Surprise, NJ! Here’s what could be causing your sneezing and itchy eyes
This is normally a tough time of year for New Jersey residents who have hay fever, but there’s more going on than you might be aware of .
Dr. Leonard Bielory, an allergy specialist at the Rutgers University Center for Environmental Prediction, says ragweed is fairly intense right now.
“We’ve had a lot of rain and with that there’s been increasing levels and persistent levels that one would like to have gone away,” he said.
But also there are other types of weeds producing pollen.
“This is the weed season. Besides ragweed, there’s lambsquarters or mugwort, English plantain. There’s several other items that really start to pollinate heavily.”
In addition to the weeds, Bielory says “there’s also a very peculiar aspect to New Jersey: We also see re-pollination or a repeat grass pollen season.”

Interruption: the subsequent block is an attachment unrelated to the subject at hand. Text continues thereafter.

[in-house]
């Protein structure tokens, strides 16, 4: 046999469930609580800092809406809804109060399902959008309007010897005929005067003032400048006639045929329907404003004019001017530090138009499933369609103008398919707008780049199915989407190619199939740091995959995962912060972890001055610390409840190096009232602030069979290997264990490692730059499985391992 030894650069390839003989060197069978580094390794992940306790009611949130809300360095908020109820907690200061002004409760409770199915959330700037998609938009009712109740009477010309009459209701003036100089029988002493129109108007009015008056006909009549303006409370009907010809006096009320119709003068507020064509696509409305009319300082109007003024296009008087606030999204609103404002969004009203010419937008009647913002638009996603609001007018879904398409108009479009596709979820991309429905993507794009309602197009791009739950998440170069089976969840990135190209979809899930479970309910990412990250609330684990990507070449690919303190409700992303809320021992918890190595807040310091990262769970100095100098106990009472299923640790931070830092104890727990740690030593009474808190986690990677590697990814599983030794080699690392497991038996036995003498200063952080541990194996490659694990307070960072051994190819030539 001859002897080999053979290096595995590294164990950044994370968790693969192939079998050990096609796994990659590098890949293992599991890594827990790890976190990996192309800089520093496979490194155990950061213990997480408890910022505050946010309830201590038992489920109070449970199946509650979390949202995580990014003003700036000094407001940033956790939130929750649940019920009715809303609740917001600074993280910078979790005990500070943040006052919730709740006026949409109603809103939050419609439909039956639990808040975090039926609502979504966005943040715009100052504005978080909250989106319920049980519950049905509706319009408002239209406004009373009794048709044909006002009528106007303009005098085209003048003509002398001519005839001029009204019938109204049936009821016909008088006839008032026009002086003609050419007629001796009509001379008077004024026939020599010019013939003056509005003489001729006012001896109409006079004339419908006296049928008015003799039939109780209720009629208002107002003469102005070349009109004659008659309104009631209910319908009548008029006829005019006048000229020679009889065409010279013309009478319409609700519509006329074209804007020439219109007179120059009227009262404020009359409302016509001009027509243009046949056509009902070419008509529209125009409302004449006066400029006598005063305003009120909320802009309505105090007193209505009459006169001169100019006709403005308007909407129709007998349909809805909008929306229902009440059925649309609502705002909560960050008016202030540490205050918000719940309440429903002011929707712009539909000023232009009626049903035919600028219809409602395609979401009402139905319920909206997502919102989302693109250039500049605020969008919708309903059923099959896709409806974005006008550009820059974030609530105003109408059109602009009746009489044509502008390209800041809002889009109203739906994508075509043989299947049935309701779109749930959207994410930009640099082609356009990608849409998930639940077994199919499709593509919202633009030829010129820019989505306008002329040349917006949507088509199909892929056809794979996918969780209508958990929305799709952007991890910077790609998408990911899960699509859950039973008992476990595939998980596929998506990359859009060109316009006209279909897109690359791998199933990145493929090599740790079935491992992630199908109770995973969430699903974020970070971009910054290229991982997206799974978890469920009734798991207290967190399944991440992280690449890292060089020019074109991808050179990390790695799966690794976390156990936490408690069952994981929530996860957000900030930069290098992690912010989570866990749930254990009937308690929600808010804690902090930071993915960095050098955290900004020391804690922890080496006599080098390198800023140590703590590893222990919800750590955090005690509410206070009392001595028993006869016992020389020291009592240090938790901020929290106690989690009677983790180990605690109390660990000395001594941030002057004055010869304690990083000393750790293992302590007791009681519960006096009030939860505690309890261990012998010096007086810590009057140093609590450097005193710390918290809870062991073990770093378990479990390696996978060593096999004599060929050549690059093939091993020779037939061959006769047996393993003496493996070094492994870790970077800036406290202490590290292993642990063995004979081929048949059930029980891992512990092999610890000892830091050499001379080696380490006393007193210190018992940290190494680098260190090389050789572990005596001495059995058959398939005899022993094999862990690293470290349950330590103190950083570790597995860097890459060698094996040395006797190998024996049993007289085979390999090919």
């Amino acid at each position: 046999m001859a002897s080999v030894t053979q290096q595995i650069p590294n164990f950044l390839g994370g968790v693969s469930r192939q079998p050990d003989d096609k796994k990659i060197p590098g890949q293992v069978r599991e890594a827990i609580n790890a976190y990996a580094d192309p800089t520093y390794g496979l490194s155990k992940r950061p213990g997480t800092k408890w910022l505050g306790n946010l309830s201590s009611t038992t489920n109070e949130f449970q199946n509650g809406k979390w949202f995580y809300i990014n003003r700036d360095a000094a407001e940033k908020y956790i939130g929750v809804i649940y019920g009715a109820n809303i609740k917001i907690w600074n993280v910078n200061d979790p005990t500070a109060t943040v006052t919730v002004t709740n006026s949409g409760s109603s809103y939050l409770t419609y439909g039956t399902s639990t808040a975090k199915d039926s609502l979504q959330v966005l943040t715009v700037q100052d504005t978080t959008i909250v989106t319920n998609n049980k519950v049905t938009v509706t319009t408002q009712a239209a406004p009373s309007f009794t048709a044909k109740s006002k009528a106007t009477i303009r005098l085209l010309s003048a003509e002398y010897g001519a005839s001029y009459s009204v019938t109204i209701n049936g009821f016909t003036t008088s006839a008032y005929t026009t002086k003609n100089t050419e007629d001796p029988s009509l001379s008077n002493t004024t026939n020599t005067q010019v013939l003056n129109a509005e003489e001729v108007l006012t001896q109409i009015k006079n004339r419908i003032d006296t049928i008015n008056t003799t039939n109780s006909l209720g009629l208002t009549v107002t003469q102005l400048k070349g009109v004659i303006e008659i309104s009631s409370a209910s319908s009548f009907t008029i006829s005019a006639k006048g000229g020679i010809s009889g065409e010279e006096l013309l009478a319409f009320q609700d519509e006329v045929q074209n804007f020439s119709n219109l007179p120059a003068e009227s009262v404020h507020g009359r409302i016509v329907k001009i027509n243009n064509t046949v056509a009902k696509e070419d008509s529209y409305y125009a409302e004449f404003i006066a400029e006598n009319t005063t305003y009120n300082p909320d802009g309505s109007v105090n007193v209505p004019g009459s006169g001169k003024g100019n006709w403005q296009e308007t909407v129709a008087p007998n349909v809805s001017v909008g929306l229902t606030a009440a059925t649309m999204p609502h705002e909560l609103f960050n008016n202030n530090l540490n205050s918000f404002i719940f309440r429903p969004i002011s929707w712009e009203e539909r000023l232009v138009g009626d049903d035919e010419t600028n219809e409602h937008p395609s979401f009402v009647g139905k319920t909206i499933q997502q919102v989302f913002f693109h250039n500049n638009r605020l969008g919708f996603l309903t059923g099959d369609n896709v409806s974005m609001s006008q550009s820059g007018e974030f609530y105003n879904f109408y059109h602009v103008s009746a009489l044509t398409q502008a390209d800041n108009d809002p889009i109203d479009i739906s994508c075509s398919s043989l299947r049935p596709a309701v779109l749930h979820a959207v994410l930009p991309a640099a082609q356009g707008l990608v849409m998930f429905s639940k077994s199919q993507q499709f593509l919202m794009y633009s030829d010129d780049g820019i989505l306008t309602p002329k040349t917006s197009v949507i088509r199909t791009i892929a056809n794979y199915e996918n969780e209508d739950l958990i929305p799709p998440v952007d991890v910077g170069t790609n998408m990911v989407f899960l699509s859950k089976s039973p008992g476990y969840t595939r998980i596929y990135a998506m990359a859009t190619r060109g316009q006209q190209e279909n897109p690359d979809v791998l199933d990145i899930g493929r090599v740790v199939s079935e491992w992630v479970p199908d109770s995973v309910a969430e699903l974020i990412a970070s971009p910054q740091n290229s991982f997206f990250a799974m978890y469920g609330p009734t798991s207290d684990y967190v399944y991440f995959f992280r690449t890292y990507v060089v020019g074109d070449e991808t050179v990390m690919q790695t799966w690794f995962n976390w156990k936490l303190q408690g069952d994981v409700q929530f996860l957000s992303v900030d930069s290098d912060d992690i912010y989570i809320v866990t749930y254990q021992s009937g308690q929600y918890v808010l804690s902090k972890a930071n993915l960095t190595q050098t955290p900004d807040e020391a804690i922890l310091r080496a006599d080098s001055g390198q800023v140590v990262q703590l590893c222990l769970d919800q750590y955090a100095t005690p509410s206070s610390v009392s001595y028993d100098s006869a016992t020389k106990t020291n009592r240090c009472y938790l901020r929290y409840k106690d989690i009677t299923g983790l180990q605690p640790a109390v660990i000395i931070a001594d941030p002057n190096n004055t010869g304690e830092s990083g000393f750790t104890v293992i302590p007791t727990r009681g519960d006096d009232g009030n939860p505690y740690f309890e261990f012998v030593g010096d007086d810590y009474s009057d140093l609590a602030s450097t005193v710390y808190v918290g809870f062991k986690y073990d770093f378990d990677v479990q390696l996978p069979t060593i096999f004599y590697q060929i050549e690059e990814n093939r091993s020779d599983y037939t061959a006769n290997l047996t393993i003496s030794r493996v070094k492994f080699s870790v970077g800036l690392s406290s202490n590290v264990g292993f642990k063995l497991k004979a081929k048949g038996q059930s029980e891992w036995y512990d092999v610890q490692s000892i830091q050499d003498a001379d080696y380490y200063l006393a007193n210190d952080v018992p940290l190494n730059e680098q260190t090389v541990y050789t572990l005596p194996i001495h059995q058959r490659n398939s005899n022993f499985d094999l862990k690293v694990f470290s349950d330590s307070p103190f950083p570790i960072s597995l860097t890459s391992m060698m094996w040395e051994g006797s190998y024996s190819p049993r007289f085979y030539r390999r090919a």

He explained, “We actually see a considerable amount of grass pollen, not as much as we see in May and June, but it’s clearly a second season, as I call it.”
Bielory said other areas in the Northeast are also experiencing this “second season” of grass pollen.
He said this hay fever season hasn’t been horrible but at times it’s been unpleasant.
“We do get peaks that are quite severe, spikes of pollen that are released, and that has to do with the amount of moisture in the air,” said Bielory.
“We’ve had an incredible amount of moisture, and then the plants continue to grow and continue to produce pollen.”
Wet, heavy air tends to suppress pollen, but when the weather gets hot and dry it will result in a greater amount of pollen being blown every which way.
Bielory says allergic responses to grass and weed pollen are actually a reaction by our immune system to a protein that has a sequence that’s similar to certain parasites, and this can result in many unpleasant symptoms including “sneeze, wheeze and teary eyes, skin hives — some people will even have nausea, vomiting, diarrhea.”
He says grass pollen should dissipate in the next 10 days or so, but ragweed and other weeds could continue to produce pollen well into October.
You can contact reporter David Matthau at David.Matthau@townsquaremedia.com
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